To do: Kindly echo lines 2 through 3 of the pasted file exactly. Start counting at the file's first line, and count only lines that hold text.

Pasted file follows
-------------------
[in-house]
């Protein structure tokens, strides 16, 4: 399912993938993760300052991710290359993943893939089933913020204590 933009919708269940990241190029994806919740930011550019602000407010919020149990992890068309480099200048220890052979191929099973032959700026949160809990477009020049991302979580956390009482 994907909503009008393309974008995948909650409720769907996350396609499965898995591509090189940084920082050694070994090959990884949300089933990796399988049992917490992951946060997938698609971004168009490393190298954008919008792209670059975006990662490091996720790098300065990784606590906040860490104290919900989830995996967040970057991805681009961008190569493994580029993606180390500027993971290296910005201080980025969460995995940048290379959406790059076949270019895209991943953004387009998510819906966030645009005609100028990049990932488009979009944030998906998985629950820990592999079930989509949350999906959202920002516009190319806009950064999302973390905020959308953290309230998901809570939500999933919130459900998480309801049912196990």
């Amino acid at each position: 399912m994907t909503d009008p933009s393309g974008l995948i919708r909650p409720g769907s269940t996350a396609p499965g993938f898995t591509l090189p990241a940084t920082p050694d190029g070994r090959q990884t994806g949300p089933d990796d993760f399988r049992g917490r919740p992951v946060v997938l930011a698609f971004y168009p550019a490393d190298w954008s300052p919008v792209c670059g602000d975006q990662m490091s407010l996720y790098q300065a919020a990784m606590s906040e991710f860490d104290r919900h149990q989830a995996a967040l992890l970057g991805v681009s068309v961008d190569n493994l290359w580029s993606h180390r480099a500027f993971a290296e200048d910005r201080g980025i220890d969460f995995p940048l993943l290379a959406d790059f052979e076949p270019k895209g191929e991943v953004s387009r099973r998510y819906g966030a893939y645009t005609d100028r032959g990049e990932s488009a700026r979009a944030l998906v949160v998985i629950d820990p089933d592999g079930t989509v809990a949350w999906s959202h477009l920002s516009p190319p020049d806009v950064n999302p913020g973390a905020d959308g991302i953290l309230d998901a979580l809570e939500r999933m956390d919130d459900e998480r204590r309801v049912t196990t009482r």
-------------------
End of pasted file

């Protein structure tokens, strides 16, 4: 399912993938993760300052991710290359993943893939089933913020204590 933009919708269940990241190029994806919740930011550019602000407010919020149990992890068309480099200048220890052979191929099973032959700026949160809990477009020049991302979580956390009482 994907909503009008393309974008995948909650409720769907996350396609499965898995591509090189940084920082050694070994090959990884949300089933990796399988049992917490992951946060997938698609971004168009490393190298954008919008792209670059975006990662490091996720790098300065990784606590906040860490104290919900989830995996967040970057991805681009961008190569493994580029993606180390500027993971290296910005201080980025969460995995940048290379959406790059076949270019895209991943953004387009998510819906966030645009005609100028990049990932488009979009944030998906998985629950820990592999079930989509949350999906959202920002516009190319806009950064999302973390905020959308953290309230998901809570939500999933919130459900998480309801049912196990």
């Amino acid at each position: 399912m994907t909503d009008p933009s393309g974008l995948i919708r909650p409720g769907s269940t996350a396609p499965g993938f898995t591509l090189p990241a940084t920082p050694d190029g070994r090959q990884t994806g949300p089933d990796d993760f399988r049992g917490r919740p992951v946060v997938l930011a698609f971004y168009p550019a490393d190298w954008s300052p919008v792209c670059g602000d975006q990662m490091s407010l996720y790098q300065a919020a990784m606590s906040e991710f860490d104290r919900h149990q989830a995996a967040l992890l970057g991805v681009s068309v961008d190569n493994l290359w580029s993606h180390r480099a500027f993971a290296e200048d910005r201080g980025i220890d969460f995995p940048l993943l290379a959406d790059f052979e076949p270019k895209g191929e991943v953004s387009r099973r998510y819906g966030a893939y645009t005609d100028r032959g990049e990932s488009a700026r979009a944030l998906v949160v998985i629950d820990p089933d592999g079930t989509v809990a949350w999906s959202h477009l920002s516009p190319p020049d806009v950064n999302p913020g973390a905020d959308g991302i953290l309230d998901a979580l809570e939500r999933m956390d919130d459900e998480r204590r309801v049912t196990t009482r």